I am a little irritated about the case itself insofar as they knew where the guy lived and presumably had probable cause to suspect him. This seems like exactly the sort of thing it should be easy to get a warrant for to begin with. Unless there were exigent circumstances, like reason to believe the suspect was about to flee the location permanently, I can see no great harm that would have resulted from coming back the next night with a warrant.

    I have seen a legal paper, to which I am fairly sympathetic, arguing that thinking about the fourth amendment in terms of expectation of privacy is entirely wrongheaded, not least because it is entirely self-sabotaging. If the government is conducting warrantless wiretaps, and leaks information to that effect, then a reasonable person ceases to have a reasonable expectation that the government is not tapping his phone line, and thus the violation becomes its own rationalization. The correct way to interpret it, goes the argument, is to focus more literally on "the right of the people to be secure." Even the most innocent person must self-censor under an expectation of pervasive surveillance, and a people so repressed are not secure.
     
  9. 184550 Guest

    Joined:
    May 8, 2008
    #9
    Hence why I explicitly used the term 'Garage' as opposed to 'Driveway'.
     
  10. Thomas Veil macrumors 68020

    Thomas Veil

    Joined:
    Feb 14, 2004
    Location:
    OBJECTIVE reality
    #10
    Wow. This is scary stuff. I was even trying to give the court the benefit of the doubt, because the piece Shivetya linked to sounded a lot like an opinion piece. But an article on CNN says much the same thing, factually speaking.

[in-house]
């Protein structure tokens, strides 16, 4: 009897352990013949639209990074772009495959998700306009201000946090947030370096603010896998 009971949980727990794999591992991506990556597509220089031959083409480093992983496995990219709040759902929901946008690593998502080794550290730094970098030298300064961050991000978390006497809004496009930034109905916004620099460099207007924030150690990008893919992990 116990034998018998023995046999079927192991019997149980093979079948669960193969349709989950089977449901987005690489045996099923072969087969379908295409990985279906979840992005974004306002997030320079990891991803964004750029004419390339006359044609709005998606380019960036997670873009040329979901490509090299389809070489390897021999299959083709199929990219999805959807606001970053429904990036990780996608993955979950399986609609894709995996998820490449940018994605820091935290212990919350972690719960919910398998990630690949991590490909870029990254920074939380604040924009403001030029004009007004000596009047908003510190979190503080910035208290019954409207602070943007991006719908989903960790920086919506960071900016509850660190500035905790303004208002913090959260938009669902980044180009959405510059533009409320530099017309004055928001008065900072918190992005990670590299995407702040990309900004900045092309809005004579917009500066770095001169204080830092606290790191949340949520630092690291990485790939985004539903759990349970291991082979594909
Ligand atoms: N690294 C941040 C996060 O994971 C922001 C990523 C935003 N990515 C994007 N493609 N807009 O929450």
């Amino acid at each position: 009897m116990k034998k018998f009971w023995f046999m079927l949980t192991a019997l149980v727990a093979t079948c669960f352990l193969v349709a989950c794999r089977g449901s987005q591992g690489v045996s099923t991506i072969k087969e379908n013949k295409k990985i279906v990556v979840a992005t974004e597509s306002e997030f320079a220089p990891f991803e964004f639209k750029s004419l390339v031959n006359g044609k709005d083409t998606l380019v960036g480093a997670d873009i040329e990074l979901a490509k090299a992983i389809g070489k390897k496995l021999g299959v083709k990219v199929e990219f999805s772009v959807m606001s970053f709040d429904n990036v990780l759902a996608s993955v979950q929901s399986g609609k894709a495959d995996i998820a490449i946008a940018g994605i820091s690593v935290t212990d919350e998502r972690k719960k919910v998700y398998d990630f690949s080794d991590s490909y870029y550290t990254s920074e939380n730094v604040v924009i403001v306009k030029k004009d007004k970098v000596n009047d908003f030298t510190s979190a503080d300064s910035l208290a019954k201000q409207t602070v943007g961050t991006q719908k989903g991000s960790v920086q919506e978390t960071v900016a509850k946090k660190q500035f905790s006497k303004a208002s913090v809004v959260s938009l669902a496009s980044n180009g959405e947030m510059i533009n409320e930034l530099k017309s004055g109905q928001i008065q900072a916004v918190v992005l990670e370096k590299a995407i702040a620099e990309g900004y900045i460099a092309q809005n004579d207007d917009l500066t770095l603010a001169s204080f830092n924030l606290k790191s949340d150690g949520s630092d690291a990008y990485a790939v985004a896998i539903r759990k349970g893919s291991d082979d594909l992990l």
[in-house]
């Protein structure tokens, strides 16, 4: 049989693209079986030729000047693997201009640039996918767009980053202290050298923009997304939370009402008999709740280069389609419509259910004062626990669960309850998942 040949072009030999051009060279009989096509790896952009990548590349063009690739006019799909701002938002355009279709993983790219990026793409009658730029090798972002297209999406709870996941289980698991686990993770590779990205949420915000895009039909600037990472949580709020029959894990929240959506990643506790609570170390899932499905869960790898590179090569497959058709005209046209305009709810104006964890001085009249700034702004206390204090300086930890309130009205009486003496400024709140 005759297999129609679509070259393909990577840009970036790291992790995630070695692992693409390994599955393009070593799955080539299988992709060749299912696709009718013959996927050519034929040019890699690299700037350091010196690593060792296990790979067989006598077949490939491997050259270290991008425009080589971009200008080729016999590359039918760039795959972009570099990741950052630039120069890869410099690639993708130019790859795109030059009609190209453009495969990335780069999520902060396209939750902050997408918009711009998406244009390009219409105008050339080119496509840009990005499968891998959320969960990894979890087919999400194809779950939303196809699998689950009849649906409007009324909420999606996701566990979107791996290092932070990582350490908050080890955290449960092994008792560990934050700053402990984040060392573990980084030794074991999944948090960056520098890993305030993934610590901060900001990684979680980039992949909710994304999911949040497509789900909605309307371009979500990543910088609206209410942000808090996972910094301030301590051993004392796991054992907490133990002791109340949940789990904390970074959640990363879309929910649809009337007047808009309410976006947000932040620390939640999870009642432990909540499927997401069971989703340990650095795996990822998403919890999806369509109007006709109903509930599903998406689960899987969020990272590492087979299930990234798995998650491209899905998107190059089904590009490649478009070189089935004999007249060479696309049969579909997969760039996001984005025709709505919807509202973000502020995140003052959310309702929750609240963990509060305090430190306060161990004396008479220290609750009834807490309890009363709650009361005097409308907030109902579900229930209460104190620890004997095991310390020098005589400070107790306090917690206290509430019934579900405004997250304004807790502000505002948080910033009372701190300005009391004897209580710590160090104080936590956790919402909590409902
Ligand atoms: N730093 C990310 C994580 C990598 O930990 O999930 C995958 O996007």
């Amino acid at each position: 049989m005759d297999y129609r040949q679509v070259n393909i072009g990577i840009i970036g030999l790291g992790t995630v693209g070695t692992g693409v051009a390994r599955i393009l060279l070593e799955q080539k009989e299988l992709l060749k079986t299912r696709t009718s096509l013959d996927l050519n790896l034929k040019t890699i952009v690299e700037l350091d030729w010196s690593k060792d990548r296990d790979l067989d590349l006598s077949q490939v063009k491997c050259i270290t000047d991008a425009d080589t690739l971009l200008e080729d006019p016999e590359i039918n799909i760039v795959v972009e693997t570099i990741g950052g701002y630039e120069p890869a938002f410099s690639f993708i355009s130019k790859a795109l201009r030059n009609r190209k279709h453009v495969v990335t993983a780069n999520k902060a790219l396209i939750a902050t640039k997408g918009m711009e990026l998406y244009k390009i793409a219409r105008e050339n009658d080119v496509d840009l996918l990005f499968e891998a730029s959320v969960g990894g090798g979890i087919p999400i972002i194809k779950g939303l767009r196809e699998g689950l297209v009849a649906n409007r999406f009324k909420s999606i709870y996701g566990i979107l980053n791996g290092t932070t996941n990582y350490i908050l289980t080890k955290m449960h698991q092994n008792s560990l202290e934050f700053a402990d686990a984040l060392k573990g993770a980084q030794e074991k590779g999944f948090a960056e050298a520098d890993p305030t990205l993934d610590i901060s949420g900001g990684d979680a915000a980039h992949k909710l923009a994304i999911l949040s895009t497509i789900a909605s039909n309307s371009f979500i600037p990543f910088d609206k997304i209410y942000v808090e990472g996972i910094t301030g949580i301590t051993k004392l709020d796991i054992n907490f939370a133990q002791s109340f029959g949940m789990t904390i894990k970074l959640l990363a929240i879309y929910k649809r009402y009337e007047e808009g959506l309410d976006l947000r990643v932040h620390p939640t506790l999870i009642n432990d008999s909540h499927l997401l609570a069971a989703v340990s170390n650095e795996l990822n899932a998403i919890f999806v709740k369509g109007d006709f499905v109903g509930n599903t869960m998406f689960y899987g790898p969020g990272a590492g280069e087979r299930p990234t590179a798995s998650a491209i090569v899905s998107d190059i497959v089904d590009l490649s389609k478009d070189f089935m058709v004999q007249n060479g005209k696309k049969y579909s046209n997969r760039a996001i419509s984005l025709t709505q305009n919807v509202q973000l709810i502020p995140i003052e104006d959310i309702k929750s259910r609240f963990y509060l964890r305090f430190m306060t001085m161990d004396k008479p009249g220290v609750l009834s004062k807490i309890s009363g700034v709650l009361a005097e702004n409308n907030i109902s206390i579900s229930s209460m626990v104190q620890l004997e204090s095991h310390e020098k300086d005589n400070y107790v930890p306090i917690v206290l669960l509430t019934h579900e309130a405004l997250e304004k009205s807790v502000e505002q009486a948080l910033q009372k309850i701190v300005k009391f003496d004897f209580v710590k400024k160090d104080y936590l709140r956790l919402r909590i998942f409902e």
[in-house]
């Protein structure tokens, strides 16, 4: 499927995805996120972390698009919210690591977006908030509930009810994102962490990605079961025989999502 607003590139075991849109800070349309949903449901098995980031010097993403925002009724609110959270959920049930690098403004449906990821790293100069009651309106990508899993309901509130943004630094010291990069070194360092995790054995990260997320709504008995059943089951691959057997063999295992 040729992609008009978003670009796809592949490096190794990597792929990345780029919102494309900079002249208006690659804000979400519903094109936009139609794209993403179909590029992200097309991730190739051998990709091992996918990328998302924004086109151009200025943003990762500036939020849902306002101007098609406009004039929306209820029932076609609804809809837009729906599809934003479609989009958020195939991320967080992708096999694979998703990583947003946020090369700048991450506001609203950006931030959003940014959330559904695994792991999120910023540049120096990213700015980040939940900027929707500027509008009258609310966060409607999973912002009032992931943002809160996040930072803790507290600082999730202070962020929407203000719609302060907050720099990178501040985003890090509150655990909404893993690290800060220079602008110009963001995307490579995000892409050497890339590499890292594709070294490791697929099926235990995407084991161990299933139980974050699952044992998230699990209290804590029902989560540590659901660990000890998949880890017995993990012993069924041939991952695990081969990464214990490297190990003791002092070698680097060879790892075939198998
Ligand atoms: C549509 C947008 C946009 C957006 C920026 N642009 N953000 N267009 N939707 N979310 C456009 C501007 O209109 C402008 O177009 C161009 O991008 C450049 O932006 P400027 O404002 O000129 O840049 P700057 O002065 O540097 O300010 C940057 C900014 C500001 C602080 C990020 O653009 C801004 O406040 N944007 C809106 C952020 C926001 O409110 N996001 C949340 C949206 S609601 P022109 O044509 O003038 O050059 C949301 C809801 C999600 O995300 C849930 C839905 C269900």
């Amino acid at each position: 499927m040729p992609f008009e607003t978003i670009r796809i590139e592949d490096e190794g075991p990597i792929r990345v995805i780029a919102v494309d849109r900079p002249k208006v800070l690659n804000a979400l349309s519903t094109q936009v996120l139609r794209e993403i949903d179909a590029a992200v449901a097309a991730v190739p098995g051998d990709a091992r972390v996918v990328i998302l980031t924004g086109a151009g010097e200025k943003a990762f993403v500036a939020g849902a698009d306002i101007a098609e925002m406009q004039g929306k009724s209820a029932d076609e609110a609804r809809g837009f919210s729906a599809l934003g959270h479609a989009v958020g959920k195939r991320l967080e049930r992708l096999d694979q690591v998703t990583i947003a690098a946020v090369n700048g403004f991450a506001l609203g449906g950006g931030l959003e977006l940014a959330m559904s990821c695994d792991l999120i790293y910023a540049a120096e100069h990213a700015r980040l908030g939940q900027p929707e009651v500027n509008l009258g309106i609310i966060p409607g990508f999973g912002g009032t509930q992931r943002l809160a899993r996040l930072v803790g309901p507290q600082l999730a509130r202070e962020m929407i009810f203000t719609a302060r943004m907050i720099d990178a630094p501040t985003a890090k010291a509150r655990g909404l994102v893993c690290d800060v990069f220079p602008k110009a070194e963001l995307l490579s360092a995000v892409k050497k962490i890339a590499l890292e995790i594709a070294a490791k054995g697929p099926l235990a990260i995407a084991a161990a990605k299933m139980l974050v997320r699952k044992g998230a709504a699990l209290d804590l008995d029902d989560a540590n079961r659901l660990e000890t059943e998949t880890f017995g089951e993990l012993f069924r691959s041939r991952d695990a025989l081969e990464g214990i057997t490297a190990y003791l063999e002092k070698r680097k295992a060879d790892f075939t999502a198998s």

I don't know what the law says, but the hell with your driveway or your garage...your car is your private belonging, and I think you'd enjoy the right to privacy there, no matter where the car is. It's intrusive enough that they can monitor it from space; it's even worse to actually plant something on the vehicle.

    And what is this bull about no warrant? Don't the authorities, even in this Patriot Act era, have to get a warrant at the very least after the fact??

    Man, I hope the Supreme Court kicks the hell out of this thing. :mad:
     
  11. StruckANerve macrumors 6502

    Joined:
    Dec 31, 2008
    Location:
    Rio Rancho, NM
    #11
    The Police can already trace your cell phone without a warrant.
     
  12. KingYaba macrumors 68040

    KingYaba

    Joined:
    Aug 7, 2005
    Location:
    Up the irons
    #12
    One example of bad behavior to justify another form of bad behavior. Where does it end?
     
  13. Peace macrumors Core

    Peace

    Joined:
    Apr 1, 2005
    Location:
    Space--The ONLY Frontier
    #13
    Thomas you my friend are becoming delusional when it comes to the supreme court. If this makes it there the supreme court will probably EXPAND it.
     
  14. iJohnHenry macrumors P6

    iJohnHenry

    Joined:
    Mar 22, 2008
    Location:
    On tenterhooks
    #14
    Only if it's on. ;) (I turned GPS tracking off as soon as I got mine.)

    [​IMG]
     
  15. quagmire macrumors 603

    quagmire

    Joined:
    Apr 19, 2004
    #15
    I agree. The supreme court has made some messed up decisions of their own this year. :(
     
  16. 184550 Guest

    Joined:
    May 8, 2008
    #16
    Unless you've also taken the battery out, you can't be 100% percent certain that someone wouldn't able to remotely turn the function back on if they wanted.